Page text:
A Wilderness is Heaven

A Wilderness is Heaven: A Week on Exmoor

26 June – 2 July 2009

‘…where peace smiles, a wilderness is heaven’ John Clare, ‘Peace’

view from above Culbone

view from above Culbone

After finally finishing my mountain of marking I was ready for a break – or a breakdown – after a very difficult few weeks. And so it was with great relief I packed my iron horse and hit the road. To paraphrase Trevelyan, ‘I have the two best doctors – my front wheel and my back wheel.’

The plan was to head down to the Exmoor Pagan Camp for the weekend and use that as a base-camp for a day out on Lundy Island Saturday, (the ferry, MS Oldenburg left from Bideford, 40 miles away, boarding 8.15am) then head to Culbone on Sunday evening for three or four days’ retreat. This would provide a mixture of landscapes and a healthy balance between community and solitude. My goals for the trip were ‘peace, relaxation, nature, walks, writing, inspiration.’

As I set off, my bike loaded up, it was chucking it down – so, wombled-up in my waterproofs I headed off Friday midday, hoping to have a ‘fine time on the A39’. I headed over the Mendips on my favourite run for Glastonbury – I had intended to stop off the Tor to eat my packed lunch – but realising the festival was on I gave the town a wide berth and stopped off at Hart’s Leap Point just above Wookey Hole instead, a suitable threshold for the beginning of my adventure. I sat in the gentle rain and gazed out over the Somerset Levels. You can normally see the Tor and Steep Holm and Flat Holm from the picnic site, but not today – the Levels were veiled in a rainy haze. I tried to get a brew going but my Gaz stove decided to give up the ghost at that point, in spectacular fashion! Onwards, I ventured, taking it easy in the rain, passing the dismal delights of Street and Bridgwater. Amazingly, when I hit Exmoor the skies cleared and the sun came out! I made it up the infamous Porlock Hill (1 in 4) – a test of skill and my steed’s mettle. Up on the moor and the weather and views were glorious. I had no problem finding the campsite, deep down in Doone Valley, where Blackmoore’s 1869 classic, Lorna Doone, is set.

Exmoor Pagan Camp - by the brook

Exmoor Pagan Camp - by the brook

The camp was small and friendly. I immediately got help with a bit of plywood for my stand – and a welcoming cuppa (and all the cake you could eat). The atmospheric was relaxed and good-humoured. My kind neighbours, Bruce and his partner, shared some of their curry. I bought a flagon of Otter from the local shop to share – and the party started around the campfire. I was tired and didn’t make a late night of it, knowing I had to be up very early the next day for my jaunt to the island…The pleasant camaraderie of the campfire serenaded my to sleep.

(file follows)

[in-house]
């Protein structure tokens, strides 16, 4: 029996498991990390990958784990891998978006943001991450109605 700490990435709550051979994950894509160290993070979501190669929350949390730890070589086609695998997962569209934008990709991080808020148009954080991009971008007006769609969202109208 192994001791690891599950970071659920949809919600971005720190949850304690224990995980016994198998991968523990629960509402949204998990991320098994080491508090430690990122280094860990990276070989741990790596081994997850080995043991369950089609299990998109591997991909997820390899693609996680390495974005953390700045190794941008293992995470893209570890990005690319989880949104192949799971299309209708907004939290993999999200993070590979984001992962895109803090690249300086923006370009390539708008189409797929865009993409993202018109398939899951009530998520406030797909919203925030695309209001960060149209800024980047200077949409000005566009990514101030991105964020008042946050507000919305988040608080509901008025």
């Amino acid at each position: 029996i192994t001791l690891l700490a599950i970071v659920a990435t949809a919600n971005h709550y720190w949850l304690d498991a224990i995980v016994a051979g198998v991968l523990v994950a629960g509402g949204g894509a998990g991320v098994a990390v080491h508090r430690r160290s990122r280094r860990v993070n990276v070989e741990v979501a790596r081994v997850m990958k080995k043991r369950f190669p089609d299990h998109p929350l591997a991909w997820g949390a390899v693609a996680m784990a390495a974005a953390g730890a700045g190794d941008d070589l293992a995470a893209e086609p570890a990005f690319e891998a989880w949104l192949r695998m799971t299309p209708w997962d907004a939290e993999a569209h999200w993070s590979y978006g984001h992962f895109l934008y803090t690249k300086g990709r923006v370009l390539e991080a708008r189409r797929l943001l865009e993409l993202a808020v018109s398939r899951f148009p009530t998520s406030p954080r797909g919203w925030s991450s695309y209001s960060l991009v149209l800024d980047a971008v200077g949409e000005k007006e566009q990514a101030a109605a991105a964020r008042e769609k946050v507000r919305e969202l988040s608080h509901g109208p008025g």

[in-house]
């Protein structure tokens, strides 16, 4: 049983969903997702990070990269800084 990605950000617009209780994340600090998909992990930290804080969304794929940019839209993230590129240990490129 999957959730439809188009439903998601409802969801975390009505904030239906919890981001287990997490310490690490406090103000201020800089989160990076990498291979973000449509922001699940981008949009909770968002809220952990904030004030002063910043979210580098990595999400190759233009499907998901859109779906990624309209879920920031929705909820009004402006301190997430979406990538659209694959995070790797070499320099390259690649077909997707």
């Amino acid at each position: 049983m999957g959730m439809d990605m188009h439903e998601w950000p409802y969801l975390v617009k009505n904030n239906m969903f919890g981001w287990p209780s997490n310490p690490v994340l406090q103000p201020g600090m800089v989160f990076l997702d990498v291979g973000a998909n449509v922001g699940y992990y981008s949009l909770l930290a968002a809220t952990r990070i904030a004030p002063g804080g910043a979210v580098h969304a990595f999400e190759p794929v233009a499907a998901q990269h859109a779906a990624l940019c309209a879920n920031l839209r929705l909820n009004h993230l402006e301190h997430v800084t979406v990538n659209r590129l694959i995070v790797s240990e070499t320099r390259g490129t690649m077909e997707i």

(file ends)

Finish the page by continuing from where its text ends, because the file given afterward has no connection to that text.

Lorna Doone farm, Exmoor

Lorna Doone farm, Exmoor

From my journal on the road…

27 June, Bideford Quay, 8.30am

Woke up at the crack of dawn, lying in my tent, listening to the electrophonic chatter of the dawn chorus. I felt wide awake – full of anticipation of finally visiting Lundy, after wanting to go there for several years (I had booked a week there in Sept ’07, but a week before I was due to go on there was a stomach bug out-break and everyone was evacuated, my trip was cancelled and refunded) a lost island found! I got dressed quickly and had a simple breakfast, felt an almost illicit thrill at leaving at first light. There’s something exhilarating about flitting off while the rest of the camp sleeps off their hangovers. I rode through the ford and struck out along the backroads. The ride through the hidden vales of Exmoor at first light was beautiful and exhilarating. One of the best! It felt a joy to be alive. I made Bideford in good time – the roads were clear. If only riding could be like this all of the time. Arriving early, I went for a coffee. Now I wait to board the MS Oldenburg, sitting on the quayside in the sunshine with the other daytrippers and residentials. There’s a thrill at waiting to cross to such a place. The mild tang of adventure is in the air. It promises to be a beautiful day!

During the sunny, smooth crossing, the 261 passengers were treated to a visit from a whole pod of dolphins, who swam alongside the boat, leaping from the water, the embodiment of joy. It was impossible to have a heavy heart on such day. It felt good to be alive!

Lundy cove - towards Mouse and Rat Island

Lundy cove - towards Mouse and Rat Island

A poem written shortly after arrival:

Blue, blue world of Lundy

glittering constellation of sea,

like a super-computer working on

the meaning behind all things.

sigh of waves, rumble of boat,

skylark and seagull.

hidden rocks, submerged forest of kelp.

Peace among the waves.

Height of the year,


a sanctuary from the world’s insanity.

Lundy Island, Devil’s Lime-kiln, 27 June ‘09

Devil's Slide - goat city!

Devil's Slide - goat city!